The filing of the indictment and the motion for dismissal based upon mootness transformed the nature of this appeal. Instead of our consideration being limited to the legal validity of the juvenile court proceedings we must decide if a subsequent indictment in the superior court operates ipso facto to deprive the juvenile court of its previously obtained jurisdiction over the juvenile.
It is clear under our decision in Reed v. State of Ga., 125 Ga. App. 568 (188 SE2d 392) that the transfer judgment standing alone was erroneous because the instant adjudicatory hearing was held without meeting the statutory service requirements which must be shown before there can be a transfer of a criminal case from the juvenile court to other courts. We there noted the *107 Juvenile Court Code required "notice in writing of the time, place and purpose of the hearing is [to be] given to the child and his parents, guardian, or other custodian at least three days before the hearing." Code Ann. § 24A-2501 (a,2). See also D. M. N. v. State, 129 Ga. App. 165 (199 SE2d 114) where our court spelled out in detail the various prescribed conditions which must be complied with before the juvenile court may transfer the case to the superior court.
The writer is respectfully in disagreement with the majority's position that the cases of J. E. v. State of Ga., 127 Ga. App. 589 (194 SE2d 288) and Mathis v. State, 231 Ga. 401 (5) (202 SE2d 73) are controlling upon the present appeal. J. E. v. State, supra, was concerned only with the provisions of the 1971 Act, pp. 709-757. It was decided prior to and without reference to the 1972 Constitutional Amendment and the 1973 Amendments to the Juvenile Code and therefore did not take these legislative changes into consideration.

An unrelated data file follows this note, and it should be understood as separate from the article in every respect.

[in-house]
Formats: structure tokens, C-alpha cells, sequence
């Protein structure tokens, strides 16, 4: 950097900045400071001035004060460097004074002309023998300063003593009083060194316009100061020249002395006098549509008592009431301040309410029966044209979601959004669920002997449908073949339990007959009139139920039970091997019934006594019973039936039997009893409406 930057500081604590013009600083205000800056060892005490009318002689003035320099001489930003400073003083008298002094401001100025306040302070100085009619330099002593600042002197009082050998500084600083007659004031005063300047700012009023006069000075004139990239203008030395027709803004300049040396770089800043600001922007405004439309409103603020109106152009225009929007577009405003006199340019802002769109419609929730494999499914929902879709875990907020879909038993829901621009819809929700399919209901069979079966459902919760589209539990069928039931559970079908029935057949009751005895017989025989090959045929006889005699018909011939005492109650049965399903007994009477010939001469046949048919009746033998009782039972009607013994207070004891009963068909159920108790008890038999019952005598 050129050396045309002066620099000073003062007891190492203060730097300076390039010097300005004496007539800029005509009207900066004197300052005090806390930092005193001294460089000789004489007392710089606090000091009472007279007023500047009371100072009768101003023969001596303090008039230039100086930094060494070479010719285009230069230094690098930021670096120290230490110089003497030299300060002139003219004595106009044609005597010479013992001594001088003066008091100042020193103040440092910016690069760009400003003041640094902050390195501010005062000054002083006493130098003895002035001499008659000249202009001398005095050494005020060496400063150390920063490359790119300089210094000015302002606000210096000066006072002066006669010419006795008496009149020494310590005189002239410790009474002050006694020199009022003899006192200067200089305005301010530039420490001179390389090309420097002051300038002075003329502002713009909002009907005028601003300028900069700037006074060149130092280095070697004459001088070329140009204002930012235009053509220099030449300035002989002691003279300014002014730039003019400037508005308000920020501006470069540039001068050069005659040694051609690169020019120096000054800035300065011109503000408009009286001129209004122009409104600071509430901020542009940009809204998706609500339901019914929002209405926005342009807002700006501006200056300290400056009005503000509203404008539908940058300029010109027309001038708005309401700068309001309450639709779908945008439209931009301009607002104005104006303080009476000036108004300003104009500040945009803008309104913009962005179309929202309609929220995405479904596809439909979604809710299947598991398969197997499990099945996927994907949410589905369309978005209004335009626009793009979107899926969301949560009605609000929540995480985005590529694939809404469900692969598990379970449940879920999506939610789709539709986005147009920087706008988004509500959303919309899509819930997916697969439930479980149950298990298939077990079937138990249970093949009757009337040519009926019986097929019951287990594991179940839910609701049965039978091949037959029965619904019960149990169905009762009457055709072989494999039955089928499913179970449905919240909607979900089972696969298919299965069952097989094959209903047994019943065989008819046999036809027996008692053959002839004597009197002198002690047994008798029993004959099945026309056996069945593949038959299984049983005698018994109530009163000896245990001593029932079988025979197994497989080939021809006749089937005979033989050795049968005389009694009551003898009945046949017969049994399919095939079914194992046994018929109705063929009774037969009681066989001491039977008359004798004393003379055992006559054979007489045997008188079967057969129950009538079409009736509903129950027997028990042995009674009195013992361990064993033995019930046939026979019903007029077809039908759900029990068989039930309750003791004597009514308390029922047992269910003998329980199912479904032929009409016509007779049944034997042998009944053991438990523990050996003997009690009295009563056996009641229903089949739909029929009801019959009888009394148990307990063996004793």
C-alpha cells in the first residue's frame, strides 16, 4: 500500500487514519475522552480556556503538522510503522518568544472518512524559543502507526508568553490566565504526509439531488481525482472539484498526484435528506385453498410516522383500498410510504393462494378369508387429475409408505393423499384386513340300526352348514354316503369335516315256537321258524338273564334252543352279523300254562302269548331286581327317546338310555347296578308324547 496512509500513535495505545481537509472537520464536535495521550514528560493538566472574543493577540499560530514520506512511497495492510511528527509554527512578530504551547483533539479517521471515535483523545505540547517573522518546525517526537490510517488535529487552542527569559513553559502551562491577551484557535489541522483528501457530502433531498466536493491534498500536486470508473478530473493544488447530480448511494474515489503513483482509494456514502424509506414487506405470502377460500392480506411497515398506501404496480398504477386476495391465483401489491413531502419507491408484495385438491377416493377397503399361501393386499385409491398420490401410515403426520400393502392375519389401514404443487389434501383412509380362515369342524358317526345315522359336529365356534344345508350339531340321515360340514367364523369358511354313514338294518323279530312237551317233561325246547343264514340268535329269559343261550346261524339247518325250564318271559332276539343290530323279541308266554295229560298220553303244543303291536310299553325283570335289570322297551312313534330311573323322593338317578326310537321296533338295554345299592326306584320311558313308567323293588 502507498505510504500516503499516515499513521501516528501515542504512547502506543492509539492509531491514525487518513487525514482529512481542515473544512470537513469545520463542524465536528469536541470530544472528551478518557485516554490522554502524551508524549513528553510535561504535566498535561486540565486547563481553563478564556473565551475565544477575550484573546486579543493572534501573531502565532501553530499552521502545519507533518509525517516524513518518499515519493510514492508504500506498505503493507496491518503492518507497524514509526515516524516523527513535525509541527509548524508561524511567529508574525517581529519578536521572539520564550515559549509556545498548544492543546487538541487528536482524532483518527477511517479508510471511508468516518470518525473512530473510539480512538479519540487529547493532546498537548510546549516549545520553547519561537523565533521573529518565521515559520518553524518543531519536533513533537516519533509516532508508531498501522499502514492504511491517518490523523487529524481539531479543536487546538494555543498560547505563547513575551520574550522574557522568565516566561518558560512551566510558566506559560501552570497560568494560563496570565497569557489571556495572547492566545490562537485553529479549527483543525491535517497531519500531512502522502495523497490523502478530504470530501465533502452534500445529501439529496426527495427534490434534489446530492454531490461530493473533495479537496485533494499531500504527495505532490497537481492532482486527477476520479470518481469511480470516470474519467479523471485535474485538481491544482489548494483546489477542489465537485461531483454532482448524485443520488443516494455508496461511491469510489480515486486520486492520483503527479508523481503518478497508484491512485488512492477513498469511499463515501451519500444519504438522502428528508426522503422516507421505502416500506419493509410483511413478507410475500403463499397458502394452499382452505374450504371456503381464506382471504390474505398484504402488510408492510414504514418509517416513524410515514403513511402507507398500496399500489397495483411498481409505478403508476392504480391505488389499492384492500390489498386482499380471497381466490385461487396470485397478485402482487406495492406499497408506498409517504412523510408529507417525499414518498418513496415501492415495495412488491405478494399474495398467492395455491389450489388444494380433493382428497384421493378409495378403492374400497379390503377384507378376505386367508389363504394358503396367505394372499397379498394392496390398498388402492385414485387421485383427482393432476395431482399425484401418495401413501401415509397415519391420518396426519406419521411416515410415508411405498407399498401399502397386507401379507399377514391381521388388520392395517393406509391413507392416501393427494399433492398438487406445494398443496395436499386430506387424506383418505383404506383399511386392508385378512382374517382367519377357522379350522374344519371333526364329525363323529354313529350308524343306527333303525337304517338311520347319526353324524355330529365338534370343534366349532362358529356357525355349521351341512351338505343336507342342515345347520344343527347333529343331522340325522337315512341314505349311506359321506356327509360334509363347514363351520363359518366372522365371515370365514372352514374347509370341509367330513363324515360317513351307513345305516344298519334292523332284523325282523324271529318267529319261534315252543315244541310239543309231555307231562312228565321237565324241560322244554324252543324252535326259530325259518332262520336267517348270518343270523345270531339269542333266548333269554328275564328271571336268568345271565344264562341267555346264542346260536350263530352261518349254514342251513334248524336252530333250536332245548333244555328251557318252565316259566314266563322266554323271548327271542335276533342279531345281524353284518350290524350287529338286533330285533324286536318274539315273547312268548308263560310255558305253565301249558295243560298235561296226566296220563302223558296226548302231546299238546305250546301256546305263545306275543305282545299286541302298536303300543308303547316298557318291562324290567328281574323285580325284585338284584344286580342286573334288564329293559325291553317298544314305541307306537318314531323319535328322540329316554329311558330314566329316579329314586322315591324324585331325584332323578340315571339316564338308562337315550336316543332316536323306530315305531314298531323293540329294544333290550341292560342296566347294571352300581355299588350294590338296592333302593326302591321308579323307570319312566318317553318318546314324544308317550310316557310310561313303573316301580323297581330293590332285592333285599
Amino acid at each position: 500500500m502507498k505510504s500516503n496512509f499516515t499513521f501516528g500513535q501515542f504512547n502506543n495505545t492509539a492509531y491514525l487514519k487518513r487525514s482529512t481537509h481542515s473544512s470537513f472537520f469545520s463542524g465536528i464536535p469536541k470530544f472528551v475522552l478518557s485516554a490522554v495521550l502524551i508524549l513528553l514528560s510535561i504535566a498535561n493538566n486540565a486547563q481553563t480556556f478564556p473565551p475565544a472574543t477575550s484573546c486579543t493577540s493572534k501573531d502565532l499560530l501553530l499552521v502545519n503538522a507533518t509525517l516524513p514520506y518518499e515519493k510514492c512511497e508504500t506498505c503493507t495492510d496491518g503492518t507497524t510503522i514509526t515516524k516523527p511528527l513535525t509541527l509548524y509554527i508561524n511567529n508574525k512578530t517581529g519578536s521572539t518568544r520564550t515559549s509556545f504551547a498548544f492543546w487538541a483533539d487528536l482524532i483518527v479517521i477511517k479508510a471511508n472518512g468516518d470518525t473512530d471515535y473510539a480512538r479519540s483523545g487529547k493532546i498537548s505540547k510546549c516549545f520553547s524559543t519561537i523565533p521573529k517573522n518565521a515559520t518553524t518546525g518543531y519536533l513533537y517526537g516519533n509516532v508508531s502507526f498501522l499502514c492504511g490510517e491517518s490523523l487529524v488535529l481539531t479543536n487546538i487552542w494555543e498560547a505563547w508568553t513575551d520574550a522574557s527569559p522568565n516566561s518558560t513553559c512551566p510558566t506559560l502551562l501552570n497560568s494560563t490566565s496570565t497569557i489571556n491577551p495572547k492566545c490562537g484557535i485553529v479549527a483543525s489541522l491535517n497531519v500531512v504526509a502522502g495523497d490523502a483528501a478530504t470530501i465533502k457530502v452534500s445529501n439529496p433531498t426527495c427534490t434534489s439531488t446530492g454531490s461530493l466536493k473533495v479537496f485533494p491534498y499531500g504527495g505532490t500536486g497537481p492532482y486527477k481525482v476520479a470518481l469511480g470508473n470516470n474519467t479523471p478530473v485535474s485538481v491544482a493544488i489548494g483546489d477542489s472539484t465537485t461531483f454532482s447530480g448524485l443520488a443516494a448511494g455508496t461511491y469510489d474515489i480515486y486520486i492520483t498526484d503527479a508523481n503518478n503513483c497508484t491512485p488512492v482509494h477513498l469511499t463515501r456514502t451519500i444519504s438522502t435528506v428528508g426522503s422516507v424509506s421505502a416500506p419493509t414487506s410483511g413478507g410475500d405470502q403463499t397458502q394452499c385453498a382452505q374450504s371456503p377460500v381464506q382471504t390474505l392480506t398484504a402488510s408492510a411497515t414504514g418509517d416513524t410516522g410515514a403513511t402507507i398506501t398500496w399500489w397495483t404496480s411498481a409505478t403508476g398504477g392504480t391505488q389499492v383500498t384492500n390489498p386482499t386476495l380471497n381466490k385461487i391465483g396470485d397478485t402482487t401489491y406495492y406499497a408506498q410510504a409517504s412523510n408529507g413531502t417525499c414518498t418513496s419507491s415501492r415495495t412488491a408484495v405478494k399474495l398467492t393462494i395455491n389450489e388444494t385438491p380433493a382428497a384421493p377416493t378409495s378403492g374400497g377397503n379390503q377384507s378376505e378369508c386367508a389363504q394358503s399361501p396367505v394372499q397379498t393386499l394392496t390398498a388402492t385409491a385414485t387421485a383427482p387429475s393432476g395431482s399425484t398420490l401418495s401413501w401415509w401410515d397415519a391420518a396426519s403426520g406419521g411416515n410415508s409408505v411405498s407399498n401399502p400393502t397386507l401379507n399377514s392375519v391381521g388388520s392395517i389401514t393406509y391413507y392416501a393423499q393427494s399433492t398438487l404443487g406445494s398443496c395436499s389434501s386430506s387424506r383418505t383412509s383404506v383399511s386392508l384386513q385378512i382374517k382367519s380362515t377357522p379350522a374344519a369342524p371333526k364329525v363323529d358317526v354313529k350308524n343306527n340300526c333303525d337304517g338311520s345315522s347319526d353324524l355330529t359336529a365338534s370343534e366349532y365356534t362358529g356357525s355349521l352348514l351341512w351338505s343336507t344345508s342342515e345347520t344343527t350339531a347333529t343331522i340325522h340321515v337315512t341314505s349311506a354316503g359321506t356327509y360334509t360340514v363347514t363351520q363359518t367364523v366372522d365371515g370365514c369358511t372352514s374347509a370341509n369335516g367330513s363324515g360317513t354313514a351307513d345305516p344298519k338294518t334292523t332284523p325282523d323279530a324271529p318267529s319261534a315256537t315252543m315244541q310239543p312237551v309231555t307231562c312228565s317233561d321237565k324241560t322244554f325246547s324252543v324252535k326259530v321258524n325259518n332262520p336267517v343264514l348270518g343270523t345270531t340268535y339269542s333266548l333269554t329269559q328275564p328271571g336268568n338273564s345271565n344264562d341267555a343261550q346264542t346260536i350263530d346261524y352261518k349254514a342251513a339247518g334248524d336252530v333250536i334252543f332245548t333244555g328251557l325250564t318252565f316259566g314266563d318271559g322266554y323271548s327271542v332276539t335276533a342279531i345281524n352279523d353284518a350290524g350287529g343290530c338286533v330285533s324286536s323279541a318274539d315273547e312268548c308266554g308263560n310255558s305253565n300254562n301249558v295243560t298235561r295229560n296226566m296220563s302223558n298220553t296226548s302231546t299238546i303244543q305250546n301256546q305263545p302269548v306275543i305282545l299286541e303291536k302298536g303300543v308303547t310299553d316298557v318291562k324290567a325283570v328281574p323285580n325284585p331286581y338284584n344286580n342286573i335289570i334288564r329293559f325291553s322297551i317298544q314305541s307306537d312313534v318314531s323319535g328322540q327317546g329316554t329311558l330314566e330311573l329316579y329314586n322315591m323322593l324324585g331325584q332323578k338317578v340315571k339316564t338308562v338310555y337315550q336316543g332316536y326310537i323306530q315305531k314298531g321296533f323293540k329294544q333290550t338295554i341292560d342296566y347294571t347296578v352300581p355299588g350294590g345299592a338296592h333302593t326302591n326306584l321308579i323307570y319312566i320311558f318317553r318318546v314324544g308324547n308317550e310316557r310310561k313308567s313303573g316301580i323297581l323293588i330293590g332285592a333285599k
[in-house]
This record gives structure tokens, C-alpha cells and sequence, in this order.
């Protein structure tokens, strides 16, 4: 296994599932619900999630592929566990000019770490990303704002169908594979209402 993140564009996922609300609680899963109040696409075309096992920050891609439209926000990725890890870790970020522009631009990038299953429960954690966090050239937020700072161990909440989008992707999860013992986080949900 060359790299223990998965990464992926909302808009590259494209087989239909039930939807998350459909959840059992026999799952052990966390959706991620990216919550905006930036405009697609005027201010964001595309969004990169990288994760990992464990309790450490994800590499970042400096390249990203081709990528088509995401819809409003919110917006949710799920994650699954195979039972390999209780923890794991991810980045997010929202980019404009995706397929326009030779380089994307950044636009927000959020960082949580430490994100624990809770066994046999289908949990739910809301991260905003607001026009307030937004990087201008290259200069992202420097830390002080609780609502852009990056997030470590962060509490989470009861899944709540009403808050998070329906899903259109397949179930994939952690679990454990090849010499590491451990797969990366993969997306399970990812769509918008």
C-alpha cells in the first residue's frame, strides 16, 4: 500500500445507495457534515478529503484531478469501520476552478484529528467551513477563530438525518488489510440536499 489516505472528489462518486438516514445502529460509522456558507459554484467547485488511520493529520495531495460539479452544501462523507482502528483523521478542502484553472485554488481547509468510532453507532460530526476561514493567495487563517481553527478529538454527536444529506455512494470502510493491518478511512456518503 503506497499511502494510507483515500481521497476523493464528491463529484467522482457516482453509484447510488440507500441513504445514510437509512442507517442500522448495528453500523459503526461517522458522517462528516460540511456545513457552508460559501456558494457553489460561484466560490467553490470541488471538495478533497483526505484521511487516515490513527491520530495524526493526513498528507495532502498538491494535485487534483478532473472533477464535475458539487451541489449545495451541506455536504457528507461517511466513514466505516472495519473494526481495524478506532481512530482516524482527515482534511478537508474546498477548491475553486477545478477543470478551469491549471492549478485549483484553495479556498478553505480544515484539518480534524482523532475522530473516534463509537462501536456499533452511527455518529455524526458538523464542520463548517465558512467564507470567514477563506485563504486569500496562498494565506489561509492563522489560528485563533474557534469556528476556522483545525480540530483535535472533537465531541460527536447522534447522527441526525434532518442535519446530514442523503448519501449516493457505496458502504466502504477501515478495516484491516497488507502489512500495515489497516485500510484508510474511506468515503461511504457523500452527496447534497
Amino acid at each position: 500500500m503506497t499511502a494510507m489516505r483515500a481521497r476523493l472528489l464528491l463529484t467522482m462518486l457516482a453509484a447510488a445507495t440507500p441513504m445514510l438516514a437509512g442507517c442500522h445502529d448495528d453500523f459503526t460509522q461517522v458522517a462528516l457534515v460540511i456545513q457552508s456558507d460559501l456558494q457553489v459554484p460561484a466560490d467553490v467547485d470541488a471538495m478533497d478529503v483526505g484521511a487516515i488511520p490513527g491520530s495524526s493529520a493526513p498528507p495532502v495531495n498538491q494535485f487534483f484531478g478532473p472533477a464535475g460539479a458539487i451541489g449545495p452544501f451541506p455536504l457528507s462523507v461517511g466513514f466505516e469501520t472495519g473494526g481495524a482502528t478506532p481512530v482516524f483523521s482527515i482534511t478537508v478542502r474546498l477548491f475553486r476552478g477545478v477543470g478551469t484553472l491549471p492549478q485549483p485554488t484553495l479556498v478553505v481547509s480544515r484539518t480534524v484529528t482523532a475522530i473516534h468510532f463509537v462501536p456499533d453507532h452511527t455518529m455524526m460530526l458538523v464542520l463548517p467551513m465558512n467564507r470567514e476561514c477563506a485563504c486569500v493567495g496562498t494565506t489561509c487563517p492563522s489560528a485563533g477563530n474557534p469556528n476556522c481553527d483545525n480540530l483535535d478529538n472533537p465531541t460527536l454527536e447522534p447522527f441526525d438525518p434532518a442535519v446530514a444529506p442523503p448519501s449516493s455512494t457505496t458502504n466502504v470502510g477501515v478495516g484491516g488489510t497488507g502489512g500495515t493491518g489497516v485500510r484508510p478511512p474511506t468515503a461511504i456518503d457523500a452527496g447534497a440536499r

The Supreme Court in Mathis v. State, supra, made no mention of the 1973 statutory changes which were based upon the Constitutional Amendment. The Supreme Court there dealt primarily with the contention that "the superior court did not have jurisdiction to try him for the offenses charged." (P. 404). That decision ruled the superior court had constitutional jurisdiction to try the juvenile offender on felony indictments but did not undertake to declare that an indictment ousted the previously acquired jurisdiction of the juvenile court nor to explain the procedure that now must be followed since the 1973 law wherein the legislature expressly recites that the juvenile court "shall have exclusive original jurisdiction over juvenile matters and shall be the sole court for initiating action." (Ga. L. 1973, p. 883; Code Ann § 24A-301).
The writer agrees with the majority that the 1972 Constitutional Amendment does not abrogate the jurisdiction of the superior court as to juveniles. As is emphasized therein the caption of the resolution expressly provides "concurrent jurisdiction." But I do not agree with the assertion that there is a conflict between the constitutional amendment (Ga. L. 1972, p. 1544) and *108 the Act of 1973 (Ga. L. 1973, p. 882 et seq). The pertinent language of the constitutional amendment reads: "The Superior Courts shall have exclusive jurisdiction ... in criminal cases where the offender is subjected to loss of life or confinement in the penitentiary, except in the case of juvenile offenders as provided by law ..." (Emphasis supplied.) This preserved the superior court jurisdiction but also permitted concurrent original jurisdiction to be placed in the juvenile courts "in the cases of juvenile offenders as provided by law." These last four words "as provided by law" were carried out in the subsequent 1973 statute.